In another embodiment, an indication may be presentable to user upon loss of connectivity with an email server with which an email account is associated.

A second aspect includes a method of operation of a multi-screen email client. The method includes executing the multi-screen email client on a handheld electronic device having at least a first display portion and a second display portion and displaying a first user interface screen portion on the first display portion and a second user interface screen on the second display portion. The first user interface screen portion and the second user interface screen portion are related by way of a dependency relationship therebetween. The method further includes receiving inputs from a user with respect to the first user interface screen portion on the first display portion and with respect to the second user interface screen portion on the second display portion and controlling the execution of the email client in response to the receiving.

A number of feature refinements and additional features are applicable to the second aspect. These feature refinements and additional features may be used individually or in any combination. As such, each of the following features that will be discussed may be, but are not required to be, used with any other feature or combination of features of the second aspect.

For example, in one embodiment, the first display portion and the second display portion may be distinct display devices of the handheld device.

In one embodiment, the method may further include affecting the execution of one of the first and second user interface screen portions in response to receiving inputs from a user with respect to another of the first and second user interface portions. One of the first and second user interface screen portions may includes an input screen operable to receive inputs from a user for affecting at least a portion of another of the first and second user interface screen portions. For example, the input screen may be a keyboard screen.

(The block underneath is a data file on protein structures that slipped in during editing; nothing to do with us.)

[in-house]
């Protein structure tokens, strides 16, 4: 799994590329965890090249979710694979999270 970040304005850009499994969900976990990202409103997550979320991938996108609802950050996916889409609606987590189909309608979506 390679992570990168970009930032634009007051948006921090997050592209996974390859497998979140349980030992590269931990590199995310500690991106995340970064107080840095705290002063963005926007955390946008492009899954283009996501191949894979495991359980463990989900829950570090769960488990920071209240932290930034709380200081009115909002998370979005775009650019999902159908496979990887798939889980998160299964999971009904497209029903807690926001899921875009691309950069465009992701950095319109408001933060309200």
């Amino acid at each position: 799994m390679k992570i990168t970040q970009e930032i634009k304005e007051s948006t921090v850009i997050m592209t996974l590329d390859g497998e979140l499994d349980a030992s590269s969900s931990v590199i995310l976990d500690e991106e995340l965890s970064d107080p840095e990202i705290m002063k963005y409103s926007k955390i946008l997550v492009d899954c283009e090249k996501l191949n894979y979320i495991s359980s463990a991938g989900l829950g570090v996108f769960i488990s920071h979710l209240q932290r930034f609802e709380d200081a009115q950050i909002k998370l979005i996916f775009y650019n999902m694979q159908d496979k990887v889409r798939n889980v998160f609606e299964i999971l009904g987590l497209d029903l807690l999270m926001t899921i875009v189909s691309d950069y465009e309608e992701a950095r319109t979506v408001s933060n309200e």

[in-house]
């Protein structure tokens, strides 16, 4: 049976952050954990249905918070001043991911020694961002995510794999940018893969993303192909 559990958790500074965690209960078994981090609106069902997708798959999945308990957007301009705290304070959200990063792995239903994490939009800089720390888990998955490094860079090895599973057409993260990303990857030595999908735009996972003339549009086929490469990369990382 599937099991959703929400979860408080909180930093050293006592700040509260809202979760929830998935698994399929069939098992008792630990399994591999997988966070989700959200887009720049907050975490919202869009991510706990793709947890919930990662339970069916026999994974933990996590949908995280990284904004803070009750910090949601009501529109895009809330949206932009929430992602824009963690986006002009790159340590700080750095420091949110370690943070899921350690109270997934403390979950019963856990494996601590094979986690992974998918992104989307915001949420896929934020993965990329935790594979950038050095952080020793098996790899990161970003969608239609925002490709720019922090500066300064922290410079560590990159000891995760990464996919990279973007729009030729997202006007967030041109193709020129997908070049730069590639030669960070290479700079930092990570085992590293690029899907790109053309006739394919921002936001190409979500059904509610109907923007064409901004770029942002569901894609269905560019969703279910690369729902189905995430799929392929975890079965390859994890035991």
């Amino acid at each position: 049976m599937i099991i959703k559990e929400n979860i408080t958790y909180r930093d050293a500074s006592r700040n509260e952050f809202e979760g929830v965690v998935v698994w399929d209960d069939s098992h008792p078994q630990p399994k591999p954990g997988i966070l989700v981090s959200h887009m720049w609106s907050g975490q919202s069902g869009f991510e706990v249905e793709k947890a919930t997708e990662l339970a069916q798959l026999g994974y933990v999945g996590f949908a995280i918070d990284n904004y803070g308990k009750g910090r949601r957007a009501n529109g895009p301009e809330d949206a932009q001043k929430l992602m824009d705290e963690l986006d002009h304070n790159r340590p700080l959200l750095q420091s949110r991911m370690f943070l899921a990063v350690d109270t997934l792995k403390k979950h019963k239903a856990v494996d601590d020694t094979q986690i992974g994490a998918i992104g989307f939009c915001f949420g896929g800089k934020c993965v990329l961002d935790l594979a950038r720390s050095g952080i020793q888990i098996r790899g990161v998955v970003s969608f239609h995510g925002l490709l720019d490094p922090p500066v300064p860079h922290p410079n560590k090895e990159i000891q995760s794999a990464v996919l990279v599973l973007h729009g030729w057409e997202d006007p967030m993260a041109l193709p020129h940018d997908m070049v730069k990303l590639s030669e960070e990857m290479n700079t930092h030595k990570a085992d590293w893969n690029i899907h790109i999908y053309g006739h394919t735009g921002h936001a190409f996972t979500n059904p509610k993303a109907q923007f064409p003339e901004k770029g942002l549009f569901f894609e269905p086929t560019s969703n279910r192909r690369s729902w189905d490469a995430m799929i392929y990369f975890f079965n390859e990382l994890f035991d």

In various embodiments, the first and second user interface screen portion may be different respective ones of a folder management screen, a message listing screen, a message detail screen, or an attachment screen. The folder management screen, the message listing screen, the message detail screen, and the attachment screen may define a hierarchical application sequence. The method may further include navigating the hierarchical application sequence to display at least a different one of the screens of the hierarchical screen progression on at least one of the first or second display portions in response to the receiving of a user input. The method may also include indicating to a user a portion of the first user interface screen portion to which the second user interface screen portion corresponds.